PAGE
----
Spanish press reacts bitterly to end of ETA bombs
Spain's press reacted with relief, bitterness and outright suspicion Friday over Basque separatist group ETA's announcement of an end to more than 40 years of bombing and shooting.
Newspapers welcomed the declared end to a violent campaign, which claimed at least 829 lives, but they attacked the lack of an apology or details of disarming, and the demand for talks.
"The end of the terror," blared the front page of the leading daily El Pais.
"ETA drops its arms," declared Catalan daily La Vanguardia.
But papers found much to criticise in Thursday's video announcement by three militants wearing white hoods and black berets.
"ETA flouts its killings and summons the government to negotiate," said the front page of the right-of-centre daily El Mundo.
Insead of apologising to victims, ETA offered its "deepest recognition and tribute" to its own comrades who had died in the "cruelty of the fight" or who had fled or been imprisoned.
The gropu also made no mention of dissolving, as has been demanded by the government.
It called on the Spanish and French governments to open direct dialogue with the aim of "addressing the resolution of the consequences of the conflict and, thus, to overcome the armed confrontation".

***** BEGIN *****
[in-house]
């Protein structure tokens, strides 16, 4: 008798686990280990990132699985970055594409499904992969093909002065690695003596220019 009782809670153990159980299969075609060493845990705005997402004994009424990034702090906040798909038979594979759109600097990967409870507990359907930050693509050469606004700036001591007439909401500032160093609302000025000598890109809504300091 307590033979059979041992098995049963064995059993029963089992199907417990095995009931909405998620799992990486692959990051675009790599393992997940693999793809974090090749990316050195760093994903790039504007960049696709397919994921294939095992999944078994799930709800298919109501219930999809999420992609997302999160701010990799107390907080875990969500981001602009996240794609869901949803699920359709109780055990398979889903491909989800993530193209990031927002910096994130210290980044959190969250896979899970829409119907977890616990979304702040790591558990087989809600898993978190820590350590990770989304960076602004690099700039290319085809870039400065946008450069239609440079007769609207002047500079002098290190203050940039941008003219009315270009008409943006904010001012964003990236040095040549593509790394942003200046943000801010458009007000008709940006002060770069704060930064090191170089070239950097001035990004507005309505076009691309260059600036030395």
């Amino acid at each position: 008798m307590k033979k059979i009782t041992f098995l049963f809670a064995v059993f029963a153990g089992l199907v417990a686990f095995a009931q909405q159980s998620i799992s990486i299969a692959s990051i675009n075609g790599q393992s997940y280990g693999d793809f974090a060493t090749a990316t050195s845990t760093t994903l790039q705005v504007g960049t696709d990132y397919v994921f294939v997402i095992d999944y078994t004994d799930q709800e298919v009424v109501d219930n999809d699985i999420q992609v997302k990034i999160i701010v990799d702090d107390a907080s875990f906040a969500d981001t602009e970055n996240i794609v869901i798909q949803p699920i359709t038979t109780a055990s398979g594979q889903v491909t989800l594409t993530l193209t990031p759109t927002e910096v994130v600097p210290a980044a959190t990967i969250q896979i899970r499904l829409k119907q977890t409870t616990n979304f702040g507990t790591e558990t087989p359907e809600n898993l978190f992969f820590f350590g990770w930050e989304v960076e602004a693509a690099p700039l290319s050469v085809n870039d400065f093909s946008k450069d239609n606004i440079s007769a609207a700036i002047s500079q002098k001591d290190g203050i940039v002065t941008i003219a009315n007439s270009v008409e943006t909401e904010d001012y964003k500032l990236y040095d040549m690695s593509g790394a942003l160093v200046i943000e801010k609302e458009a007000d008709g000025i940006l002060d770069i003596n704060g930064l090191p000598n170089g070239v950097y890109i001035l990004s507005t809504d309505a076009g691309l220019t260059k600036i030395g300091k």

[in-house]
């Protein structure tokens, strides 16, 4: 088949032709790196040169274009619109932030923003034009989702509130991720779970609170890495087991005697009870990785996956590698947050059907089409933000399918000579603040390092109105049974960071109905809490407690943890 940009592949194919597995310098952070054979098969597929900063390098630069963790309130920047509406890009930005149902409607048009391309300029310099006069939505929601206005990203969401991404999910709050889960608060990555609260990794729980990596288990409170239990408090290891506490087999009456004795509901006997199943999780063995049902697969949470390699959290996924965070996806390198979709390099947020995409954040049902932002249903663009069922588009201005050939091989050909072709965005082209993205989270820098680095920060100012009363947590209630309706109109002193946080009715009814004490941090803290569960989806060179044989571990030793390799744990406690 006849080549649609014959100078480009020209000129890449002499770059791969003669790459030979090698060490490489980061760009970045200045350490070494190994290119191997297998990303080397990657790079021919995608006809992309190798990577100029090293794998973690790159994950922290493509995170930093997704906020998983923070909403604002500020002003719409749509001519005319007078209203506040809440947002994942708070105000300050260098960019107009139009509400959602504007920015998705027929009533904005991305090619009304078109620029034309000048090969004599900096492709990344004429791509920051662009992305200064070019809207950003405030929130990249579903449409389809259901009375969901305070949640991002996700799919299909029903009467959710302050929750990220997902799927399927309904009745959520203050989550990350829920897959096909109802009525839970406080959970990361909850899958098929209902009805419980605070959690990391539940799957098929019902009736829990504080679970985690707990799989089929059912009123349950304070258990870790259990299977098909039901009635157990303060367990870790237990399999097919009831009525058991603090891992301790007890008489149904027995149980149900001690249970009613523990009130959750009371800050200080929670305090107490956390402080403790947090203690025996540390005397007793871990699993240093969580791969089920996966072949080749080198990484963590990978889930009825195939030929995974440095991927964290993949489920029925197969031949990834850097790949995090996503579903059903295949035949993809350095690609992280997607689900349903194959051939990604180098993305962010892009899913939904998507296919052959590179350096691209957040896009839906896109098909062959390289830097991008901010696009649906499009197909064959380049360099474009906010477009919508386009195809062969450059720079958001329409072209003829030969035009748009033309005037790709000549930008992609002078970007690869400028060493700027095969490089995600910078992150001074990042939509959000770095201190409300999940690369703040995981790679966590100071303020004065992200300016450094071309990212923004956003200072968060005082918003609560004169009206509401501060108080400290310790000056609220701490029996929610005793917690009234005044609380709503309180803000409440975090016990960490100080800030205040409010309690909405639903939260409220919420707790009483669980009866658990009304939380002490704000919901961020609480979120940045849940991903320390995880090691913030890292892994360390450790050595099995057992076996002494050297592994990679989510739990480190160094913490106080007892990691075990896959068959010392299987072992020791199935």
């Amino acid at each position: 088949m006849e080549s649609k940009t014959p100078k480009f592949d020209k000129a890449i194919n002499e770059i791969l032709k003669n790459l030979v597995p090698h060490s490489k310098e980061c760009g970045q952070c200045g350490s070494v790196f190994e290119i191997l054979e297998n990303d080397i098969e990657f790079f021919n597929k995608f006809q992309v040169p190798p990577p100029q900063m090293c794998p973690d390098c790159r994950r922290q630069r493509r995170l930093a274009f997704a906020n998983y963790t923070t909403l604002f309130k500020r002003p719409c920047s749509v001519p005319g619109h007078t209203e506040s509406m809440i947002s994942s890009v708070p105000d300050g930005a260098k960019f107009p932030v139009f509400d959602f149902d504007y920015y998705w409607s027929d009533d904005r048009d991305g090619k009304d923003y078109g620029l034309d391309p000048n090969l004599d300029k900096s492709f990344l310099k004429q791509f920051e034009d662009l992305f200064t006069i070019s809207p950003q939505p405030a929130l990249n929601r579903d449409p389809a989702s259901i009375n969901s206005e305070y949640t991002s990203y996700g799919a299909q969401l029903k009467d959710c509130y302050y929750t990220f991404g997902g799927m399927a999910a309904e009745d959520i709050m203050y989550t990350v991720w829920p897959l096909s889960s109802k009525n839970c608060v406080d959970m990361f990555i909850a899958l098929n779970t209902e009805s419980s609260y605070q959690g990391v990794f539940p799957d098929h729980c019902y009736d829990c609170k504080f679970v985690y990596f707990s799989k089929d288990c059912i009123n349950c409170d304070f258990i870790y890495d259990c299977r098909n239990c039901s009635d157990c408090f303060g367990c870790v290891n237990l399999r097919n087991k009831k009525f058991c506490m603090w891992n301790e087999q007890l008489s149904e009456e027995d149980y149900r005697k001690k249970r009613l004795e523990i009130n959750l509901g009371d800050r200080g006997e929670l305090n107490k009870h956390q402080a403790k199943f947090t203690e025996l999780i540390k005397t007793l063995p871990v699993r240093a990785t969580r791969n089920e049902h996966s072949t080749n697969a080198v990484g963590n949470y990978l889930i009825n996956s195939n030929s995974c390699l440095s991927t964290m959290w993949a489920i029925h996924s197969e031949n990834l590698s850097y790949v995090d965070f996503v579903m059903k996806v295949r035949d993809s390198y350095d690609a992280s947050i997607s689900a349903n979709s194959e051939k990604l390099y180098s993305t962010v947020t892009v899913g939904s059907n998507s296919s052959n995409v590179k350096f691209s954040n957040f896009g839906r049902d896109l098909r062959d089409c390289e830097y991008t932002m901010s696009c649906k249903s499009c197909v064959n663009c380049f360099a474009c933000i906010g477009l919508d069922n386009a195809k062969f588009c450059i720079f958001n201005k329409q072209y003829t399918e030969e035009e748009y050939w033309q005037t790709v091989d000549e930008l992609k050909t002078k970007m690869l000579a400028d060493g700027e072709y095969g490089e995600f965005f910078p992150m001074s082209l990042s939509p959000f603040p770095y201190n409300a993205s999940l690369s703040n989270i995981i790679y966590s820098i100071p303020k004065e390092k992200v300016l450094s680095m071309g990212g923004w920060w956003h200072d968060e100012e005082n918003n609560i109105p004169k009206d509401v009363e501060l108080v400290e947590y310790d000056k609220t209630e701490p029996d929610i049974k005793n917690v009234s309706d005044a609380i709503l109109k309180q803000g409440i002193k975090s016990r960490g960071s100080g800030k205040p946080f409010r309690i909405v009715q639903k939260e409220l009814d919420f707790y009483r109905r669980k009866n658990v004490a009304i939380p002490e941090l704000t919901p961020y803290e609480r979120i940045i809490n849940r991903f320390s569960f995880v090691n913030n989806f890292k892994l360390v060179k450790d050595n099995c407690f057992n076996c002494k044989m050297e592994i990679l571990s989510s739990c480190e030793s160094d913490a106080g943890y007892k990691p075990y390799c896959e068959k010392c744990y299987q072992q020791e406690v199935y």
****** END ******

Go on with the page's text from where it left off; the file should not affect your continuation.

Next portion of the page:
In an editorial, El Mundo said Prime Minister Jose Luis Rodriguez Zapatero had gone a step further than the hooded militants when he welcomed "this end" of ETA.
The paper said ETA had not only failed to say it was disappearing but also had spoken of a new cycle, and the need for direct talks to overcome the "armed confrontation".
"In the current circumstances, there is no guarantee that we won't move from this 'definitive cessation' to the resumption of attacks if ETA's goals from these negotiations are not satisfied," El Mundo said.
The conservative ABC daily agreed ETA had not gone far enough.
"Moving from active terrorism to a threatening guardianship of a terrorist organisation, with its arsenal hidden, is not the peace that Spain deserves," the ABC editorial said.
El Pais greeted the declaration with more optimism.
"Full stop to the nightmare. Democracy ended up triumphing over a band of fanatics who sowed terror," said the paper's editorial.
But the paper's relief was tinged with regret.
"The killers of the terrorist band plunged into grief thousands of children condemned to grow up without the love and protection of their parents, who they would never see again," El Pais said.
"In the end they violated that basic right not only of every citizen but of every human, to a daily life without fear," El Pais said.
"That, and nothing else, is the result of 43 years of ETA's criminal history."
© 2011 AFP